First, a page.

Along with these oversight mechanisms, the order also requires Facebook to implement specific privacy practices, which include:
- Exercising oversight over the data privacy practices of third-party app developers;
- Establishing, implementing, and maintaining a comprehensive data security program;
- Providing clear and conspicuous notice of its facial recognition policy and obtaining affirmative consent before any material change is implemented; and
- Encrypting user passwords.
In addition to making required disclosures regarding its privacy practices to the FTC, Facebook will be required to turn over all reports, assessments, certifications, and documents required or requested under the settlement to the Bureau of Consumer Protection at the US Department of Justice (DOJ). The order further states that DOJ will have the same rights to engage in compliance monitoring as the FTC.
SEC v. Facebook
On the same day as the FTC order, the SEC announced its own settlement with Facebook for misleading statements Facebook made in its required public filings about its data privacy practices. The SEC claimed that Facebook misled investors by being publicly dishonest about its data sharing practices.
The SEC’s charges relate directly to the issues surrounding Facebook’s relationship with Cambridge Analytica. According to the SEC, Facebook knew in 2015 about Cambridge Analytica’s improper use of the information available on Facebook. Yet, from then until 2017, Facebook continued to tell investors that its information could potentially be misused, instead of revealing the fact that it was aware of Cambridge Analytica’s actual misuse of the information. Under the Securities Act of 1933 and Securities Exchange Act of 1934, public companies are required to make complete and accurate disclosures of potential material business risks and are required to maintain controls and procedures designed to ensure that information is communicated promptly to management, including its CEO, to allow accurate and timely disclosures. The SEC found that Facebook’s actions violated the federal securities laws, it fined the company $100 million, and it permanently enjoined Facebook from similar violations in the future.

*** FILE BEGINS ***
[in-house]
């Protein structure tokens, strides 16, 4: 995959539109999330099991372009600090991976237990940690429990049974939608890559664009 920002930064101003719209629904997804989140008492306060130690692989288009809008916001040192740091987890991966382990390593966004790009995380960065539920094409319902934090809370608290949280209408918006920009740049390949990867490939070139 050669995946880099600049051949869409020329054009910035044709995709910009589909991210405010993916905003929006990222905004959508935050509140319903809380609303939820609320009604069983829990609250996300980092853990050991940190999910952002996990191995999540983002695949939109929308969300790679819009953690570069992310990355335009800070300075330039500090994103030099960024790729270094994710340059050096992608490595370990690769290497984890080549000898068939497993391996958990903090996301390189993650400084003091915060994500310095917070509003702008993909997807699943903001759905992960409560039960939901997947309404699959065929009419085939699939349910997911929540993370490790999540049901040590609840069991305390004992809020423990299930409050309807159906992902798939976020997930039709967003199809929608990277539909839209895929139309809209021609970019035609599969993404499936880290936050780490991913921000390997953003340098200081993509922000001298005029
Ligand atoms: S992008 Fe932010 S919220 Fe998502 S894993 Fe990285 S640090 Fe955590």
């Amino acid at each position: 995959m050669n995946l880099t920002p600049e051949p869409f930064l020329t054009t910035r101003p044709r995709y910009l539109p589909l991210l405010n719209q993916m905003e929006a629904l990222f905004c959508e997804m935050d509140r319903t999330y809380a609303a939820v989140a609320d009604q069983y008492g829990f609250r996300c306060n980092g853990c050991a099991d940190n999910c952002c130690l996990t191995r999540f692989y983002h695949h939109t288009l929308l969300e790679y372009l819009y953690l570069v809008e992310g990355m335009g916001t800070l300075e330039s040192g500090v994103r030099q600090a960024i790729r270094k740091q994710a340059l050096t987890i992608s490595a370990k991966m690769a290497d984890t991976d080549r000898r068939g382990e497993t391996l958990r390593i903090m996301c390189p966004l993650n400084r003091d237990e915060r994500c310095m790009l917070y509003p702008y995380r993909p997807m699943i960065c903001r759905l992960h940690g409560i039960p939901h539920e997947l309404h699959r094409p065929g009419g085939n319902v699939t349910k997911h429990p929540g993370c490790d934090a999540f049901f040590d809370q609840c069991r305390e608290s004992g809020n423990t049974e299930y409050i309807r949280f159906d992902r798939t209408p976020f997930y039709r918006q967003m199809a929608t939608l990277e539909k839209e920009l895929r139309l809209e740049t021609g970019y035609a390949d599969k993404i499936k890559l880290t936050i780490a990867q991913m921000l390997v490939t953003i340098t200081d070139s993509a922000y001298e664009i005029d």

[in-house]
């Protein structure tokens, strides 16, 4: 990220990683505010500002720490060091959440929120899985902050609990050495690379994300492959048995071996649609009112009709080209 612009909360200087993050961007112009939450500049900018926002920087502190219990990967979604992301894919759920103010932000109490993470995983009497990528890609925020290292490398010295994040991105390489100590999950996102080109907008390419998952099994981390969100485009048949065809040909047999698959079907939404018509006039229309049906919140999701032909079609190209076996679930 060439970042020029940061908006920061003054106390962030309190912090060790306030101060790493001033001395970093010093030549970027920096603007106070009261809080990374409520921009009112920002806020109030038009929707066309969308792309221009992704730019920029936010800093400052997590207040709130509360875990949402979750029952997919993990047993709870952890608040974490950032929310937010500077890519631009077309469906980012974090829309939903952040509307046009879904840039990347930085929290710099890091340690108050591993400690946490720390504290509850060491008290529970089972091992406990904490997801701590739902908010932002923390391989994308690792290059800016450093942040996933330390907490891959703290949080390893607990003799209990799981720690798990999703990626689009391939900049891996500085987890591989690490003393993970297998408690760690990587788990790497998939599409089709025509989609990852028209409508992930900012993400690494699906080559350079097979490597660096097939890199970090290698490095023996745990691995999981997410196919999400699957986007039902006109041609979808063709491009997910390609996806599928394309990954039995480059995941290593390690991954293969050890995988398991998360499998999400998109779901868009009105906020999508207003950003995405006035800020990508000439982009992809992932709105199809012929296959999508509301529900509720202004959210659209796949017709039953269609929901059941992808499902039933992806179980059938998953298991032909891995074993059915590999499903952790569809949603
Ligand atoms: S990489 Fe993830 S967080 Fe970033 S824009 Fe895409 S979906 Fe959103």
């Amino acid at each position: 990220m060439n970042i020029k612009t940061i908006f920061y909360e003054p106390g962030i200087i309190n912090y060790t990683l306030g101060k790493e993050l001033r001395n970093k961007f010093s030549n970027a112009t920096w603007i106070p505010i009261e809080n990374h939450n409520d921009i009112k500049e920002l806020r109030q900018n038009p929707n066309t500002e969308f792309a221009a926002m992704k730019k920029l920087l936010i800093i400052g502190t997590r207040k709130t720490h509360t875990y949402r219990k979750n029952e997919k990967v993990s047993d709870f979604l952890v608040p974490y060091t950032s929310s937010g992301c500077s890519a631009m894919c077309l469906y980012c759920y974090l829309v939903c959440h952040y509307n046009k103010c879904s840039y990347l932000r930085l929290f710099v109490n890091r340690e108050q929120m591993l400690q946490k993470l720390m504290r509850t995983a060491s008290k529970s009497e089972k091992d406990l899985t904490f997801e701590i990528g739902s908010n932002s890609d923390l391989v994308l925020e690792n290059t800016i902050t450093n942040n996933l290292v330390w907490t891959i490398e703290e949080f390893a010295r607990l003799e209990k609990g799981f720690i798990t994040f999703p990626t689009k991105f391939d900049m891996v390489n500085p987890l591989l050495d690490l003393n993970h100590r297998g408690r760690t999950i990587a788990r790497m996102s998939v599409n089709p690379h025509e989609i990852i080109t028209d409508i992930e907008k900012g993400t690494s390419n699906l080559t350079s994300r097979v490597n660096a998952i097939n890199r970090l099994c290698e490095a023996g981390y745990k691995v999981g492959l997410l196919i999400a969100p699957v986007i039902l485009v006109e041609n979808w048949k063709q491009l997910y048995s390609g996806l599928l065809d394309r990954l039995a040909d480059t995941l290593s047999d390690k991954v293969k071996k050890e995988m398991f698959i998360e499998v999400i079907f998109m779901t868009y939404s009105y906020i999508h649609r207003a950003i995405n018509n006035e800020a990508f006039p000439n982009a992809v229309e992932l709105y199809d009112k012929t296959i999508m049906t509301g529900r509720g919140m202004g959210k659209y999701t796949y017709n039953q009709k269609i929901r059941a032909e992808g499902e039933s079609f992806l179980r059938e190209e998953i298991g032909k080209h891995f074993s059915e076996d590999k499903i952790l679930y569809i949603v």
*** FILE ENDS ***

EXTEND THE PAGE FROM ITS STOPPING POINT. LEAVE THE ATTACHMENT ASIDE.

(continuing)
Key Takeaways From the Settlements: